American Association
Type Name Stat
AVG Dave Orr NYP .354
HR John Reilly CIN 11
RBI Dave Orr NYP 112
Wins Guy Hecker LOU 52
ERA Guy Hecker LOU 1.80
Strikeouts Guy Hecker LOU 385

Union Association statistical leaders[edit]

Union Association
Type Name Stat
AVG Fred Dunlap SLM .412
HR Fred Dunlap SLM 13
RBI Unavailable NA
Wins Bill Sweeney BLU 40
ERA Jim McCormick COR 1.54
Strikeouts Hugh Daily CPI/WHS 483

All-Time Statistical Leaders (Strikeouts)[edit]

The 1884 season was memorable in that six of the top 10 all-time Major League Baseball single season strikeout totals were set that season:[1]

Pitcher Strikeouts Season Team League Overall Rank
Hugh Daily 483 1884 Chicago Browns/Pittsburgh Stogies/Washington Nationals UA 3
Dupee Shaw 451 1884 Detroit Wolverines/Boston Reds NL/UA 4
Old Hoss Radbourn 441 1884 Providence Grays NL 5
Charlie Buffington 417 1884 Boston Beaneaters NL 6
Guy Hecker 385 1884 Louisville Eclipse AA 7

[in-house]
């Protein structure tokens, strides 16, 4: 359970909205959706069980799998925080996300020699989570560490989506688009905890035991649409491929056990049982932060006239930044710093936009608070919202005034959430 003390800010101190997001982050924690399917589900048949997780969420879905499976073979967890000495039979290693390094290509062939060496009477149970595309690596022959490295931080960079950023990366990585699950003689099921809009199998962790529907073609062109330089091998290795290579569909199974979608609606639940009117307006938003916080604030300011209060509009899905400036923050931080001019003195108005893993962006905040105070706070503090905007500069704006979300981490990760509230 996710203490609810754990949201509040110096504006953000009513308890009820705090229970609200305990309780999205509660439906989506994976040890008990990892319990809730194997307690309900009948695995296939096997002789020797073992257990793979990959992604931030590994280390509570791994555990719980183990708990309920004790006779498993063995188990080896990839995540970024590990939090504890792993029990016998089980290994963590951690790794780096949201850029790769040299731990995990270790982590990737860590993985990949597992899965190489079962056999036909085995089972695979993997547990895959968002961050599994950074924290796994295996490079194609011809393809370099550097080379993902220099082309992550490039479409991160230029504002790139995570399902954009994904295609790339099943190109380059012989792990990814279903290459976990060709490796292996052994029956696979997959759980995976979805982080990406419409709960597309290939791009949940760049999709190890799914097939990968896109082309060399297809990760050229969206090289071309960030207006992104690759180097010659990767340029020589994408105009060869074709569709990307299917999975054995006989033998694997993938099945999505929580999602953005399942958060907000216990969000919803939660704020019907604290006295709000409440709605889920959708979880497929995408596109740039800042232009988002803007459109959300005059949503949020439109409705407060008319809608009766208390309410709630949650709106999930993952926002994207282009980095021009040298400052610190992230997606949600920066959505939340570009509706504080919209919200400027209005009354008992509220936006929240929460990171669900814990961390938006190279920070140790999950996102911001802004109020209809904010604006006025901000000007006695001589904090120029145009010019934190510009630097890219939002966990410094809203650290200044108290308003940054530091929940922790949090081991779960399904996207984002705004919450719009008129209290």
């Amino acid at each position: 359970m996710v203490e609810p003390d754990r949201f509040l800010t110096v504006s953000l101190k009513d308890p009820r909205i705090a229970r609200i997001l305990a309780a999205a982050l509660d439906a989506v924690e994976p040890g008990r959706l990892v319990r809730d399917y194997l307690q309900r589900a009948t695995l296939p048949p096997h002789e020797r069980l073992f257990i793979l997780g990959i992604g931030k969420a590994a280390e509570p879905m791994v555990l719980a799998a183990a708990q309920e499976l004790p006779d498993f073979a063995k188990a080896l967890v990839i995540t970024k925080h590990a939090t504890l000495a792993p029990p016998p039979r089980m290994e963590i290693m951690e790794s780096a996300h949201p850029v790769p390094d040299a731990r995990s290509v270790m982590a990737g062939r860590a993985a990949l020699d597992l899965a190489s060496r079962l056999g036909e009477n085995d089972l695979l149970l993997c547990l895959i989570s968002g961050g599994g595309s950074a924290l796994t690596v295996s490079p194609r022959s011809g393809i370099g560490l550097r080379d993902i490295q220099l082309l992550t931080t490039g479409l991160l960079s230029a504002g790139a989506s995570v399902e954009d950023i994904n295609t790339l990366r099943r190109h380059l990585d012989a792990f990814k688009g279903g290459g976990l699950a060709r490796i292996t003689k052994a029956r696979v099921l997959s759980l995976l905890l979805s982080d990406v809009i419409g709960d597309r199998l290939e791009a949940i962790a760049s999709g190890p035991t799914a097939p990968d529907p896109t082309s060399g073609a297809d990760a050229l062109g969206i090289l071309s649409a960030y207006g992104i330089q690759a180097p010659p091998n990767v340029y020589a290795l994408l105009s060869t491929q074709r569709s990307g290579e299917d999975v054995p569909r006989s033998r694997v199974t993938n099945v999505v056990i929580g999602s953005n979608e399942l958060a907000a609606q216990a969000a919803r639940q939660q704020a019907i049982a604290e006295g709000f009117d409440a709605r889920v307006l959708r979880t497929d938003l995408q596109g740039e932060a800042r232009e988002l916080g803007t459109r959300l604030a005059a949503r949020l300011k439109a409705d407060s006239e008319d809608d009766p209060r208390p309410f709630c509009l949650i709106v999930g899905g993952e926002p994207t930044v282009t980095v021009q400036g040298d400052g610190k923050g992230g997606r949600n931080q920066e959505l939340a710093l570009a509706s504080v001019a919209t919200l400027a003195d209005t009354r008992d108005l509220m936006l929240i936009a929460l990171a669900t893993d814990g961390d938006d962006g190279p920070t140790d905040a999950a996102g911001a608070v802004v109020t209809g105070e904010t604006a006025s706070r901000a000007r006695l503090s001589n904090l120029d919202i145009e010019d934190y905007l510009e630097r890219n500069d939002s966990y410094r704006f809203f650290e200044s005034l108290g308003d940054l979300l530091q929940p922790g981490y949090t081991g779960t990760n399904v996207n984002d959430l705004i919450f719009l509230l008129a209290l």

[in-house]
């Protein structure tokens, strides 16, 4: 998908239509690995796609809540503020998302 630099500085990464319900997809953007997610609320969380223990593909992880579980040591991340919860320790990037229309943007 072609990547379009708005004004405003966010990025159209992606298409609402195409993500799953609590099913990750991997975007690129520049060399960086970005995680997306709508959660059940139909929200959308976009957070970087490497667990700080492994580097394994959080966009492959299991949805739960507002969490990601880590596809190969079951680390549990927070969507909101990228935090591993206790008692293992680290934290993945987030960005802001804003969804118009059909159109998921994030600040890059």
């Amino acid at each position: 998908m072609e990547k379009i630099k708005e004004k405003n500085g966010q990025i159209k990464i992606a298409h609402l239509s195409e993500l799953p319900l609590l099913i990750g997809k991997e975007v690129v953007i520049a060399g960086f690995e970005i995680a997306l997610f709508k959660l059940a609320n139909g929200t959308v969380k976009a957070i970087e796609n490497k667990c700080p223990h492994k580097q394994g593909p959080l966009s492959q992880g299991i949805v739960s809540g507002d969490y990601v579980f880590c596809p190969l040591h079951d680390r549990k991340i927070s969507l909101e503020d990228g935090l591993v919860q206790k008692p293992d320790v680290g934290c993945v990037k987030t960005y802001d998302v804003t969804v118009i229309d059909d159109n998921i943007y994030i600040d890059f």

Bill Sweeney 374 1884 Baltimore Monumentals UA 10

Notable seasons[edit]

Old Hoss Radbourn won a record 60 games (some sources have revised the total down to 59), a record that likely will never be exceeded. In addition to wins, Radbourn lead the National League in games (75), games started (73), complete games (73), ERA (1.38), saves (2), strikeouts (441), and innings pitched (678.2).

Events[edit]

January–March[edit]

  • February 18 – Terry Larkin, recently released from prison after shooting his wife and a police officer in 1883, is arrested again for threatening to shoot his father. Larkin will be released and play this season for the Richmond Virginians. Larkin will later be institutionalized after challenging his former employer to a duel and will commit suicide by slitting his throat with a razor in 1894.
  • March 4 – The National League reduces the number of balls needed for a walk to six. Team owners agree to provide two separate benches for the teams in order to cut down on player fraternizing during games.
  • March 15 – Henry Chadwick writes in a newspaper column that a ground-keeper in St. Louis has started placing tarpaulins over the bases when it rains in order to keep them dry. Other clubs will follow suit and cover the pitching area and batter areas as well.